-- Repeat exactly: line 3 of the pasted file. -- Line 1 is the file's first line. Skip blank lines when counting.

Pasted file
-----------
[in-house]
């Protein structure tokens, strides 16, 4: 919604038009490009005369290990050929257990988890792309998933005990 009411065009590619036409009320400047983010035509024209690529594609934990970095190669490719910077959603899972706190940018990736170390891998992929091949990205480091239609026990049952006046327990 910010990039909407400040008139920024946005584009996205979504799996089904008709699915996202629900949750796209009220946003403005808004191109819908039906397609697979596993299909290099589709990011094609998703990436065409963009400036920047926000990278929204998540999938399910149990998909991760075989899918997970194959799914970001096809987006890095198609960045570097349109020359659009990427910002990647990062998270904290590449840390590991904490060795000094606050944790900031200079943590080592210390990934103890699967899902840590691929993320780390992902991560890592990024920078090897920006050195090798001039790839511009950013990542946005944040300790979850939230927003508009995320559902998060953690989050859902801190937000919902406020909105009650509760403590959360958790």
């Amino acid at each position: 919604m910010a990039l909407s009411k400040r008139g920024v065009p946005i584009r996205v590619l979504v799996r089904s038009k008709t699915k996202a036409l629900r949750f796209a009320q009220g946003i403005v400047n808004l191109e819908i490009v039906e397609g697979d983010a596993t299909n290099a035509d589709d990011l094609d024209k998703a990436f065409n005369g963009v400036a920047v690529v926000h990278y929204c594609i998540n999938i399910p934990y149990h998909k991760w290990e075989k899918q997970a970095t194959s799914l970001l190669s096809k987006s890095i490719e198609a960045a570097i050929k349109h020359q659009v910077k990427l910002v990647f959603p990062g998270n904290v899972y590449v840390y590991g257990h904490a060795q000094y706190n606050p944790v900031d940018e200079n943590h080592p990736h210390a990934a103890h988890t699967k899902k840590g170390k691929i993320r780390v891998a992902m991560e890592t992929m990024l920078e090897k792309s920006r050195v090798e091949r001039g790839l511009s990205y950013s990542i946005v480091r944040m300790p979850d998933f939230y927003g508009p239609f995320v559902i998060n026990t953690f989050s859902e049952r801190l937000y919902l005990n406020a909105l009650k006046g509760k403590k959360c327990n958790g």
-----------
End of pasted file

């Amino acid at each position: 919604m910010a990039l909407s009411k400040r008139g920024v065009p946005i584009r996205v590619l979504v799996r089904s038009k008709t699915k996202a036409l629900r949750f796209a009320q009220g946003i403005v400047n808004l191109e819908i490009v039906e397609g697979d983010a596993t299909n290099a035509d589709d990011l094609d024209k998703a990436f065409n005369g963009v400036a920047v690529v926000h990278y929204c594609i998540n999938i399910p934990y149990h998909k991760w290990e075989k899918q997970a970095t194959s799914l970001l190669s096809k987006s890095i490719e198609a960045a570097i050929k349109h020359q659009v910077k990427l910002v990647f959603p990062g998270n904290v899972y590449v840390y590991g257990h904490a060795q000094y706190n606050p944790v900031d940018e200079n943590h080592p990736h210390a990934a103890h988890t699967k899902k840590g170390k691929i993320r780390v891998a992902m991560e890592t992929m990024l920078e090897k792309s920006r050195v090798e091949r001039g790839l511009s990205y950013s990542i946005v480091r944040m300790p979850d998933f939230y927003g508009p239609f995320v559902i998060n026990t953690f989050s859902e049952r801190l937000y919902l005990n406020a909105l009650k006046g509760k403590k959360c327990n958790g």